Rodríguez said that her job as an adviser is to guide, advocate, support, retain and coach students from minority groups, low-income students and first generation students.

As a way of supporting and retaining students, Rodríguez created a ballet folklórico at WSU. The idea behind the ballet was to make Hispanic students feel more represented on campus, but it is open to all students.

Reyes said Rodríguez was the one who told Reyes she could come to WSU even as an undocumented student. The only problem was paying for college.

Reyes said that Rodríguez helped her to apply for scholarships, and because of those scholarships, she was able to enroll for her first semester.

“Everyone should come to college, despite what other people say,” Reyes said. “Hispanics have a lot of talents and leadership skills.”

While Reyes found her way to college through the Multicultural Student Center, other students get to college through other clubs.

Daniel Rubio, a digital video student, said he got to WSU through a scholarship provided by the marching band.

“The Department of Performing Arts came to my high school, and they told me to apply to Weber and to come for an audition with the band,” said Rubio, who plays trombone.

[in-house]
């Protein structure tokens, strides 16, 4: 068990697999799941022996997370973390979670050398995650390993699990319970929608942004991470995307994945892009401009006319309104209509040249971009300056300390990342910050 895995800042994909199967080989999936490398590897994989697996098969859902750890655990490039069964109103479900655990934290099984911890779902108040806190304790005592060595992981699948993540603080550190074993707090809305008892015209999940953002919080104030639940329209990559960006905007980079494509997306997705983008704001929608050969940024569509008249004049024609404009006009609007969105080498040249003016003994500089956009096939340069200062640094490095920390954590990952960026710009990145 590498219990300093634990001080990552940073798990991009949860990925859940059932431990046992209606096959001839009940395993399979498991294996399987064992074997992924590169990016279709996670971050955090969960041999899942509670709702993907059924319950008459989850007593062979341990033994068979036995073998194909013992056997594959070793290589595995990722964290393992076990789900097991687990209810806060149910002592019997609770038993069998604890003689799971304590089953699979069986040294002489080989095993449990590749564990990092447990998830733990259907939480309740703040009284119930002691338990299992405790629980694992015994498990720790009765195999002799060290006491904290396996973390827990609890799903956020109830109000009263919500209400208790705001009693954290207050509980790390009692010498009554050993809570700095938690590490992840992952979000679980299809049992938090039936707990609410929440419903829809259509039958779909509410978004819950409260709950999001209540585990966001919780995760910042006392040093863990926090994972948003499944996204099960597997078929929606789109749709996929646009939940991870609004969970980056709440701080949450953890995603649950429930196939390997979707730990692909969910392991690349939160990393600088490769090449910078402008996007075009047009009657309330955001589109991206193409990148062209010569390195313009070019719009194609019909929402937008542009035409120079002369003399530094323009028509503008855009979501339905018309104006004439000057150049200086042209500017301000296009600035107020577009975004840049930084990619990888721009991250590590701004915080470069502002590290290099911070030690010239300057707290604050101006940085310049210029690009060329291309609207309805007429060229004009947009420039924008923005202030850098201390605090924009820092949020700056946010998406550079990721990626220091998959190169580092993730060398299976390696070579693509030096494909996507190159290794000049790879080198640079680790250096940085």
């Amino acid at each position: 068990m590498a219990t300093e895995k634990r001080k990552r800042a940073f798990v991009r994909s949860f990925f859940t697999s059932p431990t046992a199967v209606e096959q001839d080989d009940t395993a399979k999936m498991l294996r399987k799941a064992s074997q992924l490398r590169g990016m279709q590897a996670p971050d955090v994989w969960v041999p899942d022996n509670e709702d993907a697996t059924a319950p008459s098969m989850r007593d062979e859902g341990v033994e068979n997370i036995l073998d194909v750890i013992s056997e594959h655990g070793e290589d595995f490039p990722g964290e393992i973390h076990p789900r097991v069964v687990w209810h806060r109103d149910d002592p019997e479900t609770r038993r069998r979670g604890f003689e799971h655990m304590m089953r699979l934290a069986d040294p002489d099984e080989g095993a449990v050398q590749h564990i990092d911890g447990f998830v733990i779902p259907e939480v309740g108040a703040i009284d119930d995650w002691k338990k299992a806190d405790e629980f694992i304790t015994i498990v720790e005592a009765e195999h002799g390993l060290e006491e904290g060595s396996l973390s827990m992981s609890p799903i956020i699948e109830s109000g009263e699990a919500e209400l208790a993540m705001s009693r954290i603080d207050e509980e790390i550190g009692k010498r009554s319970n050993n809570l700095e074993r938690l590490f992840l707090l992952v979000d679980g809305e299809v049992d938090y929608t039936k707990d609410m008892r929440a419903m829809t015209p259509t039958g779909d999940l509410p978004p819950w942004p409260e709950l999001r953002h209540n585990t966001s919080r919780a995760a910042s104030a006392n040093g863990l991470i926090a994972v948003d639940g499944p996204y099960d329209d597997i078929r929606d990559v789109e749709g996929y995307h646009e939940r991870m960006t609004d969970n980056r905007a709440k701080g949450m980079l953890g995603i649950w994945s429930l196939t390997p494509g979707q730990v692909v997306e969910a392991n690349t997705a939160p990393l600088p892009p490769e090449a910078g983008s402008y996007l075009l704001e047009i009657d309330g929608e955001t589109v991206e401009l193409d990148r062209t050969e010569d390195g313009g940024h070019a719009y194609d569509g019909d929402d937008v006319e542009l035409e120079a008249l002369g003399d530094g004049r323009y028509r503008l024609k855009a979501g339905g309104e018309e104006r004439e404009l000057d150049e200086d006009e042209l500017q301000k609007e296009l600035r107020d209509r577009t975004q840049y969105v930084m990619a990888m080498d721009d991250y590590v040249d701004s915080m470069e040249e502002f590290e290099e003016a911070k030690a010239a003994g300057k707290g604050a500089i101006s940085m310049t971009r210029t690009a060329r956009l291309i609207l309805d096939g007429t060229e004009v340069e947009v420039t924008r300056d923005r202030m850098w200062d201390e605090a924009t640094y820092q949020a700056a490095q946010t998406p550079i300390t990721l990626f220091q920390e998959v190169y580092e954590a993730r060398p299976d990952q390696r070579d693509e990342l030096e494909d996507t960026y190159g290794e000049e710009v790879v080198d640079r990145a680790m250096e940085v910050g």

The application process was not as hard as financial aid, Rubio said. He didn’t know who to go to or the resources available to him.

“Sometimes, I think that people don’t understand how hard is for Latinos who don’t have someone that they can rely on to get through stuff,” Rubio said. “I think that’s why some of them don’t finish.”

While WSU’s efforts have helped many Hispanic students, some say the university could do better.

Viviana Felix, a sociology major, said the problem with the programs at WSU is that they help students who are already doing well in school, and they don’t reach out to students who are struggling academically.

Rodríguez confirmed that students who received scholarships through the Multicultural Student Center are in good academic standing, involved with a club or student organization and serve in the community.

Felix said that some Hispanic students did not develop the necessary skills to succeed in college while attending high school, and that is why they struggle.

Felix continued and said that the lack of family support, lack of personal motivation and good use of the resources are some of the reasons why Hispanic students are not starting or finishing college.